Facebook is seen by many as a necessity of modern life. We are told, "it is important to be connected," or that "you have to have a Facebook account." We are asked about our (a)social network connections as if we are expected to automatically be connected. If we are not, we are questioned, being asked, "why don't you have a Facebook account?"
Perhaps this is due to the extrovert-centric world we live in. I still constantly hear family members talk about what they posted on Facebook or what someone else said. The reason I left Facebook was partly because I didn't care to hear this constant barrage of noise. Yet, I am still given people's status updates even though I am not on the site any longer. People feel that I should still somehow know what's going on. They feel that I should hear what has been posted on Facebook. They seem to think that it is as if I want these status updates. As if I somehow need these status updates.
I still hear how certain family members have posted pictures on Facebook and that it's "too bad I can't look at them." It is too bad. Not that I am not on Facebook, but that others feel that there is no need to share things with people who are not on Facebook. It is almost as if people who are not on Facebook are somehow being punished for not creating and maintaining an account. We are told, in essence, that "if you are not on Facebook, then you can not know about my life." I did not leave Facebook because I don't care about people. I left Facebook because I was sick of the "noise." I got sick of the constant barrage of stupidity that I saw on that site. I got sick of the time I spent using the site. I got sick of how I felt after I logged off. Not because I was jealous of others. No, because I could not believe the things that many would say. That I could not believe that I opted to use (a)social networking instead of improving my life. Like the woman in the video above, I felt like a used towel once I logged off Facebook. No person should have to feel like a used towel, ever.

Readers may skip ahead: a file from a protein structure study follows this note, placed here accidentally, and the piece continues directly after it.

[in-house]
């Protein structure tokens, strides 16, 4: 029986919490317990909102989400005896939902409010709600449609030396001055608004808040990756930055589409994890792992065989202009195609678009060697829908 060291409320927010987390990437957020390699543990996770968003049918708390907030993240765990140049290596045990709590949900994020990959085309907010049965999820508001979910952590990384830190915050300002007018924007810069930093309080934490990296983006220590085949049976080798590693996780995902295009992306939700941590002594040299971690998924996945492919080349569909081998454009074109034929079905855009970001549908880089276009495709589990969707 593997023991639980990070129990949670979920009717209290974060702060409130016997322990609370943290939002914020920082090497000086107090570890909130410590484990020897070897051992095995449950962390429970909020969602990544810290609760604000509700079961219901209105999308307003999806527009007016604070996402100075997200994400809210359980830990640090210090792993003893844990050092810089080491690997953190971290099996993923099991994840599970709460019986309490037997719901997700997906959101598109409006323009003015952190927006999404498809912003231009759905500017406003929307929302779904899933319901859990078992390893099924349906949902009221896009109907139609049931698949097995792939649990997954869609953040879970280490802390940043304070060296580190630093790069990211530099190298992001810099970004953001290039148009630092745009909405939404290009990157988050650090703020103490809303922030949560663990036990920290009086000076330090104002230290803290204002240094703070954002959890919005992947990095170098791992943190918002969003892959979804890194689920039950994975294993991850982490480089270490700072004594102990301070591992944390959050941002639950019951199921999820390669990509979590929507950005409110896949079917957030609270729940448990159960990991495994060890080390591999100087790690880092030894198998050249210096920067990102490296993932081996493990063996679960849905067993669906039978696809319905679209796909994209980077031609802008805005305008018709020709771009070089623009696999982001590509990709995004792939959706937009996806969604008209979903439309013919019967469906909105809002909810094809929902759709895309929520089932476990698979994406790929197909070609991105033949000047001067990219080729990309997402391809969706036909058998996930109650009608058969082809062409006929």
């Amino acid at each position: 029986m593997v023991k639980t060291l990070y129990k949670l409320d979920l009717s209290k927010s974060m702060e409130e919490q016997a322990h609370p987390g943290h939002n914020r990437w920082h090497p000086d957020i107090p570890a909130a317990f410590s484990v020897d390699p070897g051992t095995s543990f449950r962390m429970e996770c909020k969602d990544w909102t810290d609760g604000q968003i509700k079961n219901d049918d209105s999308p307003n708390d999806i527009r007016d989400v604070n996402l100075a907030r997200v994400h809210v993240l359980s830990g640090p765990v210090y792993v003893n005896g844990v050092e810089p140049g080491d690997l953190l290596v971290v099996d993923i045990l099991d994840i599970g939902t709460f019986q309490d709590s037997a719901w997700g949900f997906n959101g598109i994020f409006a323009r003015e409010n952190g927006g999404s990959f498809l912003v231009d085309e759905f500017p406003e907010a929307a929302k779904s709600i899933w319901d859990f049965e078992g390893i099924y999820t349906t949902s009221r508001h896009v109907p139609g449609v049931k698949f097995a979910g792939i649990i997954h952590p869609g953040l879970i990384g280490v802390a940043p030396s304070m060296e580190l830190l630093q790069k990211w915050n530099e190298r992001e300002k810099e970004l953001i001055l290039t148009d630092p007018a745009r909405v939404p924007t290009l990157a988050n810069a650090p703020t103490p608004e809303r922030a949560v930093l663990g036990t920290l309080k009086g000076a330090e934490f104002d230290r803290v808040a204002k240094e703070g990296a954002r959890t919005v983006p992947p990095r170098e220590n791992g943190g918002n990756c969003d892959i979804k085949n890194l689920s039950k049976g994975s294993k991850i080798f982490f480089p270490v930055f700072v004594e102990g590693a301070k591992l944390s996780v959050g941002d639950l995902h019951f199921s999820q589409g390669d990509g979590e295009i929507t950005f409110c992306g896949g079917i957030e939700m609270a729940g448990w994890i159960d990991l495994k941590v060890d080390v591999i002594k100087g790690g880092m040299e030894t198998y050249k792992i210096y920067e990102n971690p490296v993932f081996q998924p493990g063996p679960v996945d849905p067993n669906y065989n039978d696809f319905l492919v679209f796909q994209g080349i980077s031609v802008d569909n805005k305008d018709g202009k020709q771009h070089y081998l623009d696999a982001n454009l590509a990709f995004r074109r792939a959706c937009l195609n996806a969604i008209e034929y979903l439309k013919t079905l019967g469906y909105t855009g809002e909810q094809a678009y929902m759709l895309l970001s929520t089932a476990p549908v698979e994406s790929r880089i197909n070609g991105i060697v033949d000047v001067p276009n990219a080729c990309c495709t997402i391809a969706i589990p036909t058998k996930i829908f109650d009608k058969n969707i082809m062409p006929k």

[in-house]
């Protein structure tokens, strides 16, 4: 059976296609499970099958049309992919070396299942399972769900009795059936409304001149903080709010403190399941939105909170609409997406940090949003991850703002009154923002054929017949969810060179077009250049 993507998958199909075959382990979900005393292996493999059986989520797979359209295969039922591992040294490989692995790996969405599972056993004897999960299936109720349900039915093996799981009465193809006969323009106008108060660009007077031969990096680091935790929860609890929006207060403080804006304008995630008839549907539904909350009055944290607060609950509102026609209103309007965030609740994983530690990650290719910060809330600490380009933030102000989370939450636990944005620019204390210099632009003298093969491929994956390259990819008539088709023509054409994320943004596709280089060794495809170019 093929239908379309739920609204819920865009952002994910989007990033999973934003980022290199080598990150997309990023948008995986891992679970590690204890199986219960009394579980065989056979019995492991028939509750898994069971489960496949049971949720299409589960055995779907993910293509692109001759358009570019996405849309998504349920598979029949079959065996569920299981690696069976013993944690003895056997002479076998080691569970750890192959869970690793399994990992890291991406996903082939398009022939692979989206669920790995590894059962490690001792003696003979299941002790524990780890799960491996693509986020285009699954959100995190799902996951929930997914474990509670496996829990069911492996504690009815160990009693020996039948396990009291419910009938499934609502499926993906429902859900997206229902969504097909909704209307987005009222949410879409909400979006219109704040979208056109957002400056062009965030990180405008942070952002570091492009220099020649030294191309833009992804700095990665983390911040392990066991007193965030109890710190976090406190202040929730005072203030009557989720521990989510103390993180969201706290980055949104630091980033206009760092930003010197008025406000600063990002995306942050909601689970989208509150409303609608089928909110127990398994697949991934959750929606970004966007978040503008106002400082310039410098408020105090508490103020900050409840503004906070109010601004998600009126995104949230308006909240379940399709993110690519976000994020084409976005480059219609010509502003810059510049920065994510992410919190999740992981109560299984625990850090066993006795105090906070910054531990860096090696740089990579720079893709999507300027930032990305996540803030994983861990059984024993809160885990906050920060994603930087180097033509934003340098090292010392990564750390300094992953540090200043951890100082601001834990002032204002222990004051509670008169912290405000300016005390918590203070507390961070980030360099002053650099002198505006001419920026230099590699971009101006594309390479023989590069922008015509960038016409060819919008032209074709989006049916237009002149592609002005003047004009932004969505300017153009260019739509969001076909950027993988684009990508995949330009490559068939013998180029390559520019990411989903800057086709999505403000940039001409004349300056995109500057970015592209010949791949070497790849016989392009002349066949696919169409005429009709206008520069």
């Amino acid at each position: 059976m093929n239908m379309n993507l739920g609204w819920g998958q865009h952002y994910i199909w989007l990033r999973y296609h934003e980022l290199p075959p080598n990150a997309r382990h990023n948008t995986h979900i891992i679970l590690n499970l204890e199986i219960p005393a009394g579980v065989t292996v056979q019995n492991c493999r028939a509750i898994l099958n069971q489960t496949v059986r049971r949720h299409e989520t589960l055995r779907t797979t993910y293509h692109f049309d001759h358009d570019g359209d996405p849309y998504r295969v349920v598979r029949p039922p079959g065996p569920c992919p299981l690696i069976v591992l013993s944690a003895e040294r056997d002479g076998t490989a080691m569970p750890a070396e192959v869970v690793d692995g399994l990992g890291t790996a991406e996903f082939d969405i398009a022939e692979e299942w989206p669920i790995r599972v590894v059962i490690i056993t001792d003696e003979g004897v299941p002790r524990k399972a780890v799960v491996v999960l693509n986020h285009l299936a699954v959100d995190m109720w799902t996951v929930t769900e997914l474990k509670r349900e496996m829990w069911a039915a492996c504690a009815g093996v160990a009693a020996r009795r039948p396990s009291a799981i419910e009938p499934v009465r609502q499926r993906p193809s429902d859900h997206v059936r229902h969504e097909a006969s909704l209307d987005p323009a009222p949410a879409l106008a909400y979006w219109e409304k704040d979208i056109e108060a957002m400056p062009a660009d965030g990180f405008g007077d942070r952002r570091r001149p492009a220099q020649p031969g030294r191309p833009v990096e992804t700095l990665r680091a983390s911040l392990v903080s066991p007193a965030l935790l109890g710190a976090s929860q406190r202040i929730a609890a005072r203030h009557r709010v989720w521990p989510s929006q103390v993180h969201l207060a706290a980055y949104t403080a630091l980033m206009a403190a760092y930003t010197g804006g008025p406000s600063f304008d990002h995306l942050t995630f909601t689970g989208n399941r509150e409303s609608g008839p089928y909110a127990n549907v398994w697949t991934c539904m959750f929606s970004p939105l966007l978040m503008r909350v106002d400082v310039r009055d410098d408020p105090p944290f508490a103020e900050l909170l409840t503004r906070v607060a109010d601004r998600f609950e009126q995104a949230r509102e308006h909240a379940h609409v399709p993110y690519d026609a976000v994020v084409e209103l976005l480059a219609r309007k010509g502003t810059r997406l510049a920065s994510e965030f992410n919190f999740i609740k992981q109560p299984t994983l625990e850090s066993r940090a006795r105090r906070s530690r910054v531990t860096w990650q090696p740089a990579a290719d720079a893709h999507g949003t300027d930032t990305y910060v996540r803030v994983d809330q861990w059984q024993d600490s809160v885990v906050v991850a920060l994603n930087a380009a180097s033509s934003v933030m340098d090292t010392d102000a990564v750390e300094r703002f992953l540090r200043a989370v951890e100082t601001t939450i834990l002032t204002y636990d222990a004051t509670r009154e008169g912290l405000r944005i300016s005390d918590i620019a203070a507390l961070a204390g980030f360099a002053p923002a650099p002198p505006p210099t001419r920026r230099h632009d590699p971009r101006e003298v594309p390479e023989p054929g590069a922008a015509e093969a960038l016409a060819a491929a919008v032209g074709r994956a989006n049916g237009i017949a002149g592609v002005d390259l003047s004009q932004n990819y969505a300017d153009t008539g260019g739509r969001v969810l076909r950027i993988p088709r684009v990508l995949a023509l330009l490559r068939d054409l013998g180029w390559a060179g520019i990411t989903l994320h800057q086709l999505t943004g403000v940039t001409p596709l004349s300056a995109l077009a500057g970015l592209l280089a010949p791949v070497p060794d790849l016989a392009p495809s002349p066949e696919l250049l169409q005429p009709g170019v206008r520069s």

I have noticed that some do not seem to care about improving their life. Life, to many, is showing off how "social" one can be. But is that what life is all about? What is gained by spending so much time on a website showing the world that you are "social?" Is it that important to thrust one's self out to the rest of the world? Is it that important to put your entire life on stage? Do you really need all your friends to know where you checked into via FourSquare? Do you really need all your friends to know what your food looked like? Do you really need the world to know what building you are in?
Does it matter how a person spends ones time? Who am I to say how a person should spend their free time? One could argue that it is in fact none of my business. To be honest, it is not. However, many people could benefit from stopping for a moment and reflecting on how much time they pour into Facebook and other (a)social network sites. There is a serious problem when families stop interacting with each other off the internet, when people begin to trade the outside world for that which is happening on their cell phone, and when people feel that everybody should join these sites. A person only has so long to live. I ask: when you look back on your life, are you going to be happy with how you spent it? We have the whole world around us to enjoy. Why spend life glued to a small device? Why spend so much time on a website that gives back little of substance?
If you are on Facebook because of the mistaken belief that it is a necessity, you may want to rethink your choice. Facebook is only seen as a necessity because it is advertised that way. Facebook exists to make money. In order to make money, Facebook must have many people addicted to the site. (Another recent study has shown that Facebook is addictive). Without those people, Facebook ceases to exist. The world will still go on. Just as the world will go on tomorrow. Your world doesn't have to end with Facebook. It's your choice.
 University of Bergen, Facebook Addiction Study http://www.uib.no/news/nyheter/2012/05/new-research-about-facebook-addiction